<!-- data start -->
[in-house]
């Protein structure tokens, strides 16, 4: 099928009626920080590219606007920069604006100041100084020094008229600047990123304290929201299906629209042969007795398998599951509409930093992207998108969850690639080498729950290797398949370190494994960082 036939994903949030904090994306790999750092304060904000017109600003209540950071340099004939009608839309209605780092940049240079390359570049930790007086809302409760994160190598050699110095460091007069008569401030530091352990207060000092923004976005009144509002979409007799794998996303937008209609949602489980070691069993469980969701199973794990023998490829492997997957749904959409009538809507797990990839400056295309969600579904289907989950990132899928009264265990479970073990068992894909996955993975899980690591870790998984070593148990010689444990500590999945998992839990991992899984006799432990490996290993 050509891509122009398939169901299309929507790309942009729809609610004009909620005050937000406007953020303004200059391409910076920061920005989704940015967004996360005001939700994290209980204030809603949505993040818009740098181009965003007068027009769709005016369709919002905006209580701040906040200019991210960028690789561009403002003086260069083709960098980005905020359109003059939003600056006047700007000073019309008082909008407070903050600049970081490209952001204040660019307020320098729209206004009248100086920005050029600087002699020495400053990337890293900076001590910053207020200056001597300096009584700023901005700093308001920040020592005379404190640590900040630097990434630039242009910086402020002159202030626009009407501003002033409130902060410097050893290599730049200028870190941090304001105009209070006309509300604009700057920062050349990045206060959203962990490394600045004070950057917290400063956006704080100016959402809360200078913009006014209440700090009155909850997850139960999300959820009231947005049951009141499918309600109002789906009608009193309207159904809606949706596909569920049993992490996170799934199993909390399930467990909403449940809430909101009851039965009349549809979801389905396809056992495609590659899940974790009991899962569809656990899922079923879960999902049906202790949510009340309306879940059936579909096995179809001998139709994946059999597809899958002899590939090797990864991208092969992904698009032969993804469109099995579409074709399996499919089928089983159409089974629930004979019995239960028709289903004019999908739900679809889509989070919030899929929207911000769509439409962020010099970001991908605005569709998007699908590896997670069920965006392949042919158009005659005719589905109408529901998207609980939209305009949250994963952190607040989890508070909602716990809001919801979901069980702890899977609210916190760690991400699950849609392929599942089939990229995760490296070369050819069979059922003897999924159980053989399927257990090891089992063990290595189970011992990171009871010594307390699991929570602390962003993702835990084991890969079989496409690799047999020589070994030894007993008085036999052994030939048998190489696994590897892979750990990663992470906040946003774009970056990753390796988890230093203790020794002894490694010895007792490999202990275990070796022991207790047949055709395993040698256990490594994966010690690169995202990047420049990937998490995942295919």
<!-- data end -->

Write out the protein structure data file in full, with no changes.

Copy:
[in-house]
């Protein structure tokens, strides 16, 4: 099928009626920080590219606007920069604006100041100084020094008229600047990123304290929201299906629209042969007795398998599951509409930093992207998108969850690639080498729950290797398949370190494994960082 036939994903949030904090994306790999750092304060904000017109600003209540950071340099004939009608839309209605780092940049240079390359570049930790007086809302409760994160190598050699110095460091007069008569401030530091352990207060000092923004976005009144509002979409007799794998996303937008209609949602489980070691069993469980969701199973794990023998490829492997997957749904959409009538809507797990990839400056295309969600579904289907989950990132899928009264265990479970073990068992894909996955993975899980690591870790998984070593148990010689444990500590999945998992839990991992899984006799432990490996290993 050509891509122009398939169901299309929507790309942009729809609610004009909620005050937000406007953020303004200059391409910076920061920005989704940015967004996360005001939700994290209980204030809603949505993040818009740098181009965003007068027009769709005016369709919002905006209580701040906040200019991210960028690789561009403002003086260069083709960098980005905020359109003059939003600056006047700007000073019309008082909008407070903050600049970081490209952001204040660019307020320098729209206004009248100086920005050029600087002699020495400053990337890293900076001590910053207020200056001597300096009584700023901005700093308001920040020592005379404190640590900040630097990434630039242009910086402020002159202030626009009407501003002033409130902060410097050893290599730049200028870190941090304001105009209070006309509300604009700057920062050349990045206060959203962990490394600045004070950057917290400063956006704080100016959402809360200078913009006014209440700090009155909850997850139960999300959820009231947005049951009141499918309600109002789906009608009193309207159904809606949706596909569920049993992490996170799934199993909390399930467990909403449940809430909101009851039965009349549809979801389905396809056992495609590659899940974790009991899962569809656990899922079923879960999902049906202790949510009340309306879940059936579909096995179809001998139709994946059999597809899958002899590939090797990864991208092969992904698009032969993804469109099995579409074709399996499919089928089983159409089974629930004979019995239960028709289903004019999908739900679809889509989070919030899929929207911000769509439409962020010099970001991908605005569709998007699908590896997670069920965006392949042919158009005659005719589905109408529901998207609980939209305009949250994963952190607040989890508070909602716990809001919801979901069980702890899977609210916190760690991400699950849609392929599942089939990229995760490296070369050819069979059922003897999924159980053989399927257990090891089992063990290595189970011992990171009871010594307390699991929570602390962003993702835990084991890969079989496409690799047999020589070994030894007993008085036999052994030939048998190489696994590897892979750990990663992470906040946003774009970056990753390796988890230093203790020794002894490694010895007792490999202990275990070796022991207790047949055709395993040698256990490594994966010690690169995202990047420049990937998490995942295919």